Studies on the structure and formation of fibrous tissues in selected invertebrates

Endean, R. (Robert) (1957). Studies on the structure and formation of fibrous tissues in selected invertebrates PhD Thesis, School of Biological Sciences, The University of Queensland. doi:10.14264/uql.2015.68

       
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Author Endean, R. (Robert)
Thesis Title Studies on the structure and formation of fibrous tissues in selected invertebrates
School, Centre or Institute School of Biological Sciences
Institution The University of Queensland
DOI 10.14264/uql.2015.68
Publication date 1957-01-01
Thesis type PhD Thesis
Supervisor W. Stephenson
Total pages 153
Language eng
Subjects 060808 Invertebrate Biology
060807 Animal Structure and Function
Formatted abstract
Many types of high-polymeric substances,which might be termed fibrous, occur in the tissues of animals. Some of these substances, however, consist predominantly of one type of macromolecule, and aggregations of such macromolecules form sizeable fibres which serve principally in structural, mechanical and protective roles. Amongst these long chain compounds are polysaccharides such as chitin and tunic in and proteins such as keratin, collagen, elastin and myosin.

Since such compounds consist of chains of regularly repeated groups of atoms, they lend themselves to X-ray diffraction studies. Also, information on their axial periodicities, orientation and surface contours can be gleaned by use of the electron microscope. In recent years the application of these techniques has provided much data on the submicroscopic structure of animal fibres which has greatly supplemented data on their coarser structure obtained by classical histological methods.

The chemistry of such fibres has also been the subject of intensive research. Here, however, investigators of the fibres of animal tissues have been faced with the major problem of obtaining pure samples for analyses. The isolation of fibres free from extraneous materials presents difficulties but after this isolation has been accomplished there remains the question of whether the fibres are chemically homogeneous. Thus Haurowitz (1950 p, 175) says of the Insoluble structural proteins "we can neither reprecipitate nor recrystallize them and hence have no criteria to test conclusively whether they are uniform or consist of mixtures of various similar substances" . An understanding of the mode of operation of animal fibres also requires a knowledge of the chemical constitution and mode of linkage of other macromolecules such as certain polysaccharides and nucleic acids with which they are normally associated. Such a knowledge is not easy to obtain for there are many complicating factors. Chargaff (1955) for example pointed out that there are systematic differences in the nucleotide components of nucleic acids.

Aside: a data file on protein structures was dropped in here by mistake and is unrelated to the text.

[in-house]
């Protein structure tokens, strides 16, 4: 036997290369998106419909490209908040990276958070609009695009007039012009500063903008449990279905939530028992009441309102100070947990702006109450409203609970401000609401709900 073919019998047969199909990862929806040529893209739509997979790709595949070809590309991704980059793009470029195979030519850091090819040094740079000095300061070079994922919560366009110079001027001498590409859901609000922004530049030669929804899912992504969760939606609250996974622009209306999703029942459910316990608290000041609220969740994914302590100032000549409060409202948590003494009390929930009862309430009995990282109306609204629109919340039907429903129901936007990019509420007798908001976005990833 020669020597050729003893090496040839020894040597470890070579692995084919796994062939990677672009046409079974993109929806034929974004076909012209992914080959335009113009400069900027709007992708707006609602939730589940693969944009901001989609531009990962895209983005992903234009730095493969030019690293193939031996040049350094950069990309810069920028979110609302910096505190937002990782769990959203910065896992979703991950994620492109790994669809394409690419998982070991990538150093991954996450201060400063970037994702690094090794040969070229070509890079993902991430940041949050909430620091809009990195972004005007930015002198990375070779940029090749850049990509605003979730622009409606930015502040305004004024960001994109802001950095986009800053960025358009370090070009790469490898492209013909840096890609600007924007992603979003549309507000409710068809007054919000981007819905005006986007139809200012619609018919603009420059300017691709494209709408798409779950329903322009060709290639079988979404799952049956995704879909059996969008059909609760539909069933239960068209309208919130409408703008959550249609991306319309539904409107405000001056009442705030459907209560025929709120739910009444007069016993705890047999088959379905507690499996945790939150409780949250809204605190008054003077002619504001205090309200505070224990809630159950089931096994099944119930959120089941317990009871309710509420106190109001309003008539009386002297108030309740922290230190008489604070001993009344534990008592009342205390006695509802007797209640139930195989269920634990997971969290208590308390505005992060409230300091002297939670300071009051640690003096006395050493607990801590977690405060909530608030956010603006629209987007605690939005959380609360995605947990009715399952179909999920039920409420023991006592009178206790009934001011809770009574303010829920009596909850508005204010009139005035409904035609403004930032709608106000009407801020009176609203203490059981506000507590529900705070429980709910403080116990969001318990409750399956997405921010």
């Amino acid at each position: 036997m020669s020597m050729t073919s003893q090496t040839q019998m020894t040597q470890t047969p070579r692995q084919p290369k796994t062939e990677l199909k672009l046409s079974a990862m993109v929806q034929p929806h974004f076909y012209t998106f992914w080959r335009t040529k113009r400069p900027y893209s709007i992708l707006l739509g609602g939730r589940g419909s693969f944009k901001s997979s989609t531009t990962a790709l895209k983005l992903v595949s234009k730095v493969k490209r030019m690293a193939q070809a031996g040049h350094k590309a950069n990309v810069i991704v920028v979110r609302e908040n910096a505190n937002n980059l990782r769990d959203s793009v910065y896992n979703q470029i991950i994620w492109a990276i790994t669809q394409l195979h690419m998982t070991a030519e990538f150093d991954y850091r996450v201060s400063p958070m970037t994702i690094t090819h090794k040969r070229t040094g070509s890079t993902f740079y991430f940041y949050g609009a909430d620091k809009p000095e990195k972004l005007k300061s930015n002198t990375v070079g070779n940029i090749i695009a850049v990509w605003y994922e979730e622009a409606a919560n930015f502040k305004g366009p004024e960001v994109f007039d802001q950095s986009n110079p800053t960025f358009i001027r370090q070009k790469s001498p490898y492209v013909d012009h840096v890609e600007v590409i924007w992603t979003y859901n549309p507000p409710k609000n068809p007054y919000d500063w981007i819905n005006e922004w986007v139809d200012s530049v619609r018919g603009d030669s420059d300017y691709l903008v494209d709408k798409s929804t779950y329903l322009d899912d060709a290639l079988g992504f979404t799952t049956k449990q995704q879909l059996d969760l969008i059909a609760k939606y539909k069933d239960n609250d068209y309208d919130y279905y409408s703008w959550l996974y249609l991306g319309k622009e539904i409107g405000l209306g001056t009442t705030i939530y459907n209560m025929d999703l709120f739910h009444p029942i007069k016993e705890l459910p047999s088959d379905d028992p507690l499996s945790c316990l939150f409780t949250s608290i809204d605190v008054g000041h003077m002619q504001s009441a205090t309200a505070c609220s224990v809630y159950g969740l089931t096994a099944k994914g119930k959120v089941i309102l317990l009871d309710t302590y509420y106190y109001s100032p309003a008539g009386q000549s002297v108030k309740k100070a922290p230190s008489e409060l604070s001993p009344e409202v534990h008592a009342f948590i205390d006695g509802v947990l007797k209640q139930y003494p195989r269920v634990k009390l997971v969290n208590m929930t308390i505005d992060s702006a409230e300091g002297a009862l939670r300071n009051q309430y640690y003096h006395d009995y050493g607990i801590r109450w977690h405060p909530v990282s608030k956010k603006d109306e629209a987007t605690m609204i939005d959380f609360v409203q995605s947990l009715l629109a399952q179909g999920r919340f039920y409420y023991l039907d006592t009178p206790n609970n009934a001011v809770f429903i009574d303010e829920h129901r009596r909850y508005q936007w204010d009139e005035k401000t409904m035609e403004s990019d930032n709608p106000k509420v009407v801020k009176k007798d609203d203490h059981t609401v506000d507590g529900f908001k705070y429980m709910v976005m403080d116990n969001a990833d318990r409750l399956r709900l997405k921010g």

In spite of these difficulties a considerable body of data has accumulated on the chemistry of animal fibres. However, it is becoming clear that studies of the biosynthesis, mode of deposition and biological role of each of these fibres is essential for a full evaluation of the results obtained by recent physico-chemical investigations . Also it is necessary that these results should be put in to their proper perspective in modern biology.

Furthermore, the emphasis in recent research on fibrous structures has been placed on those occurring in vertebrates and, although chitinous structures have received considerable attention, other invertebrate fibrous structures have been comparatively neglected. It is of great importance from the viewpoint of phylogenetic relationships with in the animal kingdom and from considerations with respect to possible biochemical evolution of the fibrous structures of animals that these structures be investigated fully in each animal group.

Partly because of the above considerations it was decided to investigate the macroscopic and microscopic structure, chemical constitution, mode of formation and deposition and the biological role of the connective tissue in the test of a local ascidian, Pyura stolonifera (Heller) and also in the Cuvierlan tubules of a local holothurian, Holothuria leucospilota (Brandt). Other factors which prompted the choice of experimental material were:

(1) An adequate supply of fresh specimens was assured.
(2) The test of Pyura stolonifera and the Cuvierian tubules of Holothuria leucospilota contain an abundance of connective tissue which is readily separable from most other tissues.
(3) Because of phylogenetic considerations it was thought that study of connective tissues in the Tunicata and Echinodermata might throw some light on the lineage of vertebrate connective tissue.

It soon became apparent that necessary prerequisites for the understanding of the elaboration of fibres in the ascidian and holothurian studied were investigations of the cytochemistry and roles of blood corpuscles and coelomocytes respectively...
Keyword Histology
Tissues
Invertebrates

Document type: Thesis
Collection: UQ Theses (RHD) - UQ staff and students only
 
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